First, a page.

Michigan Attourey General Asked To Reopen Rape Case Against Michigan State’s Brock Washington
Last week, in a case of sexual assault and rape of a woman involving Michigan State University sophomore Brock Washington, the alleged victim asked Michigan State attorney general to reopen the case after her local prosecutors declined to pursue any charges.
Michigan State University police told prosecutors that they had probable cause that Spartans sophomore raped the woman on Jan. 19 while she was too intoxicated to consent, according to a police report. The police referred the case to the county prosecutors, who declined to file charges this month. The initial charge was recommended to be a first-degree sexual conduct charge against Washington. On Monday, a spokesman for Michigan State University Police told ESPN that the attorney general’s office is cooperating with the department and has requested the case file.
Police interviewed the woman, her roommate, Washington and an Uber driver who took the woman home.
“If she [the woman] would have been by herself, there was no way I was gonna take her. Or I would have taken her to the hospital. I thought she was that drunk,” the Uber driver told police.
During questioning by police in the most recent case, Washington changed his story about the night in question several times, acknowledged that the woman was so drunk that she was incapacitated and admitted to police that he had sexual contact with her, according to the police report. Although all of these charges were dropped, the guard was suspended by the team and remained out for the rest of the 2019-2020 season.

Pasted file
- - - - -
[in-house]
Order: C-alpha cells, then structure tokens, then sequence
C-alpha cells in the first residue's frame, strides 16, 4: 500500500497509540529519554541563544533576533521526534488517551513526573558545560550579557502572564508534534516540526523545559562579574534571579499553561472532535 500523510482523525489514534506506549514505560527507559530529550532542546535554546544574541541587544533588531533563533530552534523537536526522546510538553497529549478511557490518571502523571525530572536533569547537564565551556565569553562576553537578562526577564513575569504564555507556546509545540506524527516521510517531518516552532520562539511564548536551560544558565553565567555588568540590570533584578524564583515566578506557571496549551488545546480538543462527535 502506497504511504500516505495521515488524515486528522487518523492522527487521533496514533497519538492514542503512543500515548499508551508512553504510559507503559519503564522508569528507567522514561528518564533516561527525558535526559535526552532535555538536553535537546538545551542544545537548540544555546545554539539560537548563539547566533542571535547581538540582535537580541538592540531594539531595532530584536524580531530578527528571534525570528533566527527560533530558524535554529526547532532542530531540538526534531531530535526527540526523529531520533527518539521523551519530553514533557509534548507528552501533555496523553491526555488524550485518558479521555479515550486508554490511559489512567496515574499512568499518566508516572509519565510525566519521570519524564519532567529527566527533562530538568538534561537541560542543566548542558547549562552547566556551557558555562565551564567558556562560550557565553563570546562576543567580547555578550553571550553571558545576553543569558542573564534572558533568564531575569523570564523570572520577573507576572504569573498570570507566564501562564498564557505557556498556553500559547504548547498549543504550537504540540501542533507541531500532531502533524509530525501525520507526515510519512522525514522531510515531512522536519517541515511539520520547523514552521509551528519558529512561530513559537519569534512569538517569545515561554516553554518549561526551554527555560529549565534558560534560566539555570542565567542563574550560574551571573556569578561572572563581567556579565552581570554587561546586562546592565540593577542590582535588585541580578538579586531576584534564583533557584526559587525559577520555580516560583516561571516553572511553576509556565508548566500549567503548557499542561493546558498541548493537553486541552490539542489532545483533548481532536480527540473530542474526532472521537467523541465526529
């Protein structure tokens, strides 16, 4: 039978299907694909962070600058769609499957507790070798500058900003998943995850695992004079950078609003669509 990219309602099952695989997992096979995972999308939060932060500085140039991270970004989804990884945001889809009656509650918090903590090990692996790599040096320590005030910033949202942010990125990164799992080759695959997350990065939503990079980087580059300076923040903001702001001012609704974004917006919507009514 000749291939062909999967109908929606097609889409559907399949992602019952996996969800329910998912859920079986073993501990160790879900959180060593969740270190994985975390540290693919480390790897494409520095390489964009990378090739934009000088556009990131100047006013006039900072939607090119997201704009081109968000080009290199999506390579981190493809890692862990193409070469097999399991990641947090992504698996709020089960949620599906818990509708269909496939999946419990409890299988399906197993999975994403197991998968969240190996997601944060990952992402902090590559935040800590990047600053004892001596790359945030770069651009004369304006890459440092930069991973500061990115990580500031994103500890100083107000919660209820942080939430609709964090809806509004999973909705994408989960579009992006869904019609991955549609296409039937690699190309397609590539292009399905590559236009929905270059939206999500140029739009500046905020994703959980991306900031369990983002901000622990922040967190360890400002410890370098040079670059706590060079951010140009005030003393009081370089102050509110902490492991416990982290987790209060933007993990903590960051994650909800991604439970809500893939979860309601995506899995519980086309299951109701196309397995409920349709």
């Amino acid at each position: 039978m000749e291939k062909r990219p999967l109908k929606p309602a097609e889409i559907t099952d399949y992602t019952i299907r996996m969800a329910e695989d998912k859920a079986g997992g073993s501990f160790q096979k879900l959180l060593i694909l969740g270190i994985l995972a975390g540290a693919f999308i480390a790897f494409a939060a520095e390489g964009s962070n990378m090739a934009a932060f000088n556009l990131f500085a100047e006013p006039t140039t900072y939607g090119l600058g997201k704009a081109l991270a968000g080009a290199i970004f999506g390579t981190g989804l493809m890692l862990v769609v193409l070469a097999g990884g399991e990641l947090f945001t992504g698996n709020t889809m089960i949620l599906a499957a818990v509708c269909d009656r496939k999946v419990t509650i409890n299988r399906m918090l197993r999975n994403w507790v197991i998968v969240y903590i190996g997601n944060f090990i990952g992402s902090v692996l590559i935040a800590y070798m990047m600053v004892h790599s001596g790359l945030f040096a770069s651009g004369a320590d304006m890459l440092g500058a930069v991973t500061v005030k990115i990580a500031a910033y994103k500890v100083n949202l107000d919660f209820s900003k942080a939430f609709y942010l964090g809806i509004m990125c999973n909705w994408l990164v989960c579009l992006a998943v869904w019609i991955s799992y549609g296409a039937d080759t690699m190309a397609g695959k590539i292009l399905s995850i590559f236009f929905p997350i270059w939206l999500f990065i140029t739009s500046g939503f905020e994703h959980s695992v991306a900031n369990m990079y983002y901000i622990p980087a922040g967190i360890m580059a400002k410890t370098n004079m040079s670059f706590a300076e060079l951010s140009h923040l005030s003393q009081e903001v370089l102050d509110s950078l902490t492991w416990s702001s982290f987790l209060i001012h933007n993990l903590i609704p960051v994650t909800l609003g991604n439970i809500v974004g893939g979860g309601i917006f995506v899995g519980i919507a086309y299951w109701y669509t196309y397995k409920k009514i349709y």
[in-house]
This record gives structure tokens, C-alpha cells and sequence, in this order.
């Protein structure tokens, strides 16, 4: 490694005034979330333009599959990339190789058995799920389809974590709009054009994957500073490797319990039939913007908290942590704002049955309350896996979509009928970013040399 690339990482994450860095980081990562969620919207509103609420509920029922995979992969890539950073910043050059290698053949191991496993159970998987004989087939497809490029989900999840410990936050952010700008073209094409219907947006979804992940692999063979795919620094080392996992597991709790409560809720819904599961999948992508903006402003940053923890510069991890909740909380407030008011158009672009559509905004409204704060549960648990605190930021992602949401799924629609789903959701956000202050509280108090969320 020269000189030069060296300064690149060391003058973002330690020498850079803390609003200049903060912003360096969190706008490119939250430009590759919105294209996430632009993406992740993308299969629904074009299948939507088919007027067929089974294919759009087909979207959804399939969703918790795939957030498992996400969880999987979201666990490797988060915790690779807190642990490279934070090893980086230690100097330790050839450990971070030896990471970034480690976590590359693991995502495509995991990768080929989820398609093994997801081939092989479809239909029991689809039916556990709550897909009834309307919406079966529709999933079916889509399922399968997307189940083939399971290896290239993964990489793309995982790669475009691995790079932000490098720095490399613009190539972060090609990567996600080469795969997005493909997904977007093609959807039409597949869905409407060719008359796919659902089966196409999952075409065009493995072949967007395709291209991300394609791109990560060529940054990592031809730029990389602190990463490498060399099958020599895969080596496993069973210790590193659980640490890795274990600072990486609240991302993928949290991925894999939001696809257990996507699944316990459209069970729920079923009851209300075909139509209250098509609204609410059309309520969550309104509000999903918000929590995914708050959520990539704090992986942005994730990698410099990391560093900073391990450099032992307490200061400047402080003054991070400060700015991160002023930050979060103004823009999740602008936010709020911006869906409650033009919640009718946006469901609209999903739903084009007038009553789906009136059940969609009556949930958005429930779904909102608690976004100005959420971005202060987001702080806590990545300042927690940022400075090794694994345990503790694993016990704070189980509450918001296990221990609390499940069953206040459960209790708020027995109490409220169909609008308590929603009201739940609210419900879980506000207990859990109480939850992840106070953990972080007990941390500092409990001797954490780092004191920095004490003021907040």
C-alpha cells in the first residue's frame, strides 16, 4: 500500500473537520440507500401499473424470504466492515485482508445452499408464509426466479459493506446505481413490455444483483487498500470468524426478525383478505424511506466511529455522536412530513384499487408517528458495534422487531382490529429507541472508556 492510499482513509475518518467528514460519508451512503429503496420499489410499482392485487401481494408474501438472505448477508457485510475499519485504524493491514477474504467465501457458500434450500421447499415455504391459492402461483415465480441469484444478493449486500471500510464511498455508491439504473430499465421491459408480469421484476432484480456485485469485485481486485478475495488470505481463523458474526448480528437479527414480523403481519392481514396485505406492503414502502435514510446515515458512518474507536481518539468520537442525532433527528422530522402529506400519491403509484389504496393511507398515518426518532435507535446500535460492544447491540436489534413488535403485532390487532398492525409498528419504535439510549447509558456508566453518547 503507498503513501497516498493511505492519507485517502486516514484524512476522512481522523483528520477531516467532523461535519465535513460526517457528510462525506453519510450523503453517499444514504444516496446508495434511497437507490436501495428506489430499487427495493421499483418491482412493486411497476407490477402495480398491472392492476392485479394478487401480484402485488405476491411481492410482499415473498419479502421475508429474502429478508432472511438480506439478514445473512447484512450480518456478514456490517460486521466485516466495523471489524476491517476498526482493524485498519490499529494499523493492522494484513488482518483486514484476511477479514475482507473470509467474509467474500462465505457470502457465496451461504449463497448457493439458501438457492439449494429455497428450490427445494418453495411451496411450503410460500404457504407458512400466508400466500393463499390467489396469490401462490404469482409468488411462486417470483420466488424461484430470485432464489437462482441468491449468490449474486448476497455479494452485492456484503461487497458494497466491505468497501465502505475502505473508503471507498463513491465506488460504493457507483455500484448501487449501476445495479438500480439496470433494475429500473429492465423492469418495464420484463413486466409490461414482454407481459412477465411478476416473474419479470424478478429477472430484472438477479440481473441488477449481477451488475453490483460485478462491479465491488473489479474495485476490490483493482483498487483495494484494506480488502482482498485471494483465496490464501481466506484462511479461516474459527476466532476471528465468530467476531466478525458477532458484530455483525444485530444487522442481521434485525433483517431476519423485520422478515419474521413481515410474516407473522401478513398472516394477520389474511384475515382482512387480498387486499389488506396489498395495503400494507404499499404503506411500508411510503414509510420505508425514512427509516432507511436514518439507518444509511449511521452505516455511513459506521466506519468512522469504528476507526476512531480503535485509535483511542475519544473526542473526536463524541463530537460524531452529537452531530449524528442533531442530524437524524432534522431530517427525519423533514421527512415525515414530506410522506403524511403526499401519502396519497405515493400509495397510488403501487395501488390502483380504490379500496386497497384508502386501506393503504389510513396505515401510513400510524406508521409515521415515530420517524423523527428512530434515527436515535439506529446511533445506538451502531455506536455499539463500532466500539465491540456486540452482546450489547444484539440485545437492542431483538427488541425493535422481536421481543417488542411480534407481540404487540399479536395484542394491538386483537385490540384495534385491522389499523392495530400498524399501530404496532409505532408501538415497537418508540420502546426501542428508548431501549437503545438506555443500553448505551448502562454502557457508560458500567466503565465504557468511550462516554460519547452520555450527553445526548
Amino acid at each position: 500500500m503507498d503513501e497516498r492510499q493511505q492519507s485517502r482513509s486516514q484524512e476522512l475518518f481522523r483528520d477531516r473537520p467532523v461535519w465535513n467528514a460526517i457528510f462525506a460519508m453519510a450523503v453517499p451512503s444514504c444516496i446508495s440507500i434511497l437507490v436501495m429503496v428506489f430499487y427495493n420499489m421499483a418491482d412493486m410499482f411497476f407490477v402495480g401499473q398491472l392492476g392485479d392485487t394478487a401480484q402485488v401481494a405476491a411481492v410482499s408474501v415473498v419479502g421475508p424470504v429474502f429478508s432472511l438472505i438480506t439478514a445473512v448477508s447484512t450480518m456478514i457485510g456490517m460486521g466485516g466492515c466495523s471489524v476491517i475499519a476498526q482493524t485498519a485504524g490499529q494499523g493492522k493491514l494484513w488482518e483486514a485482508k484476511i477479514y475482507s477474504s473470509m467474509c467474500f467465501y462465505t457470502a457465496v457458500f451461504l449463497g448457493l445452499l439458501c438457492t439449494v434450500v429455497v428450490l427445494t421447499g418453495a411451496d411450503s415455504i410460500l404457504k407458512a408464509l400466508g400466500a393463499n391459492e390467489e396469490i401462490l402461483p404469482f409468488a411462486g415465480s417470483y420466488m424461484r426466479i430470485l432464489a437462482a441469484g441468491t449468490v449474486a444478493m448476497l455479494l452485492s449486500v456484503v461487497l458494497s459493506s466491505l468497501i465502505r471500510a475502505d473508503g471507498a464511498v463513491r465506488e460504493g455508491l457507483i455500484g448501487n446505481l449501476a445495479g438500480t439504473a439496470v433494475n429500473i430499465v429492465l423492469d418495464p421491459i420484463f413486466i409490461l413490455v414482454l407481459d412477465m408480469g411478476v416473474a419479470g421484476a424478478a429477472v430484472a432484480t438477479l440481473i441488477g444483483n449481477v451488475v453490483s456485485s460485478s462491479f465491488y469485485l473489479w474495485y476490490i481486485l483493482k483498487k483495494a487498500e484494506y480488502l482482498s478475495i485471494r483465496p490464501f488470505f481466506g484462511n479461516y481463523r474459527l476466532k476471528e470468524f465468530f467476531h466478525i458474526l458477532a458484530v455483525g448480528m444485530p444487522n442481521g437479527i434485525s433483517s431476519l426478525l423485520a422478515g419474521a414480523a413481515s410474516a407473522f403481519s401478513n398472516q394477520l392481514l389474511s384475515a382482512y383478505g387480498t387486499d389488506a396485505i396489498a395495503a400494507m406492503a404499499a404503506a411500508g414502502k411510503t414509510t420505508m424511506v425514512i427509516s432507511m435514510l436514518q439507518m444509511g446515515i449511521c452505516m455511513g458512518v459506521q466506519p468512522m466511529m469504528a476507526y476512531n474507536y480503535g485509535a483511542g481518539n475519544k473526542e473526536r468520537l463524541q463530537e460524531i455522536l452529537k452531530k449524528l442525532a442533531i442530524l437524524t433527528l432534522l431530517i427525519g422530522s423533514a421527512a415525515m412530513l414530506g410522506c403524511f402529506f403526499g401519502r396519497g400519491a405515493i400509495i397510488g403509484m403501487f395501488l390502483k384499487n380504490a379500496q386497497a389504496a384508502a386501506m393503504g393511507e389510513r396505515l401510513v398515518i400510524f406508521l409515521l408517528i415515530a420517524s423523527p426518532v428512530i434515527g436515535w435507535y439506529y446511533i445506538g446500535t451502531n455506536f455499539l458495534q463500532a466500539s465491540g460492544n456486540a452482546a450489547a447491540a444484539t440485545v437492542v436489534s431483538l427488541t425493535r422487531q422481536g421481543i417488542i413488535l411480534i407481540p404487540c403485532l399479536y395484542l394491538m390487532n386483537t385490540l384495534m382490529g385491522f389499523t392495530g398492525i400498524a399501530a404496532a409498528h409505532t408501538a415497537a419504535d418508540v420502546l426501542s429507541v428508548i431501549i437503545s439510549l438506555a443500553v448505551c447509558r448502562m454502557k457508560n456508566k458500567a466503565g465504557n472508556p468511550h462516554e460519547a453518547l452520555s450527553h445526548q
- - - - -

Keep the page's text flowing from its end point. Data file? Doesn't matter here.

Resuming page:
“It’s my understanding he’s not going to be charged, and he doesn’t wish to speak,” Washington’s previous attorney, Peter Samouris, said. “He’s maintained his innocence 100 percent of the time.”
The woman, who spoke to ESPN on the condition of anonymity, said that on March 11 she met with assistant prosecuting attorney Sarah Pulda and was told that she had been “too intoxicated to prove that it [sexual contact] was forced.”
The statement shocked and angered the woman: “That was the whole point of the charge, that I was too drunk to consent to what happened,” she said. “The prosecutor failed me completely. I have to take it into my own hands … and hopefully get justice in the long run.”
Michigan law states that someone can be charged and found guilty of criminal sexual conduct if the alleged perpetrator “engages in sexual penetration with another person” and “causes personal injury to the victim, and the actor knows or has reason to know that the victim is mentally incapable, mentally incapacitated, or physically helpless.”
A spokeswoman for the attorney general said she could not confirm that a letter had been received from the woman about reopening her case.
Washington had also pleaded guilty to misdemeanor assault in 2018 resulting from a different sex crime investigation and a 2018 report by Lavigne and Noren showed there was “a pattern of widespread denial, inaction and information suppression” from the Michigan State athletic department and others on campus regarding sexual assault, violence, and gender discrimination complaints.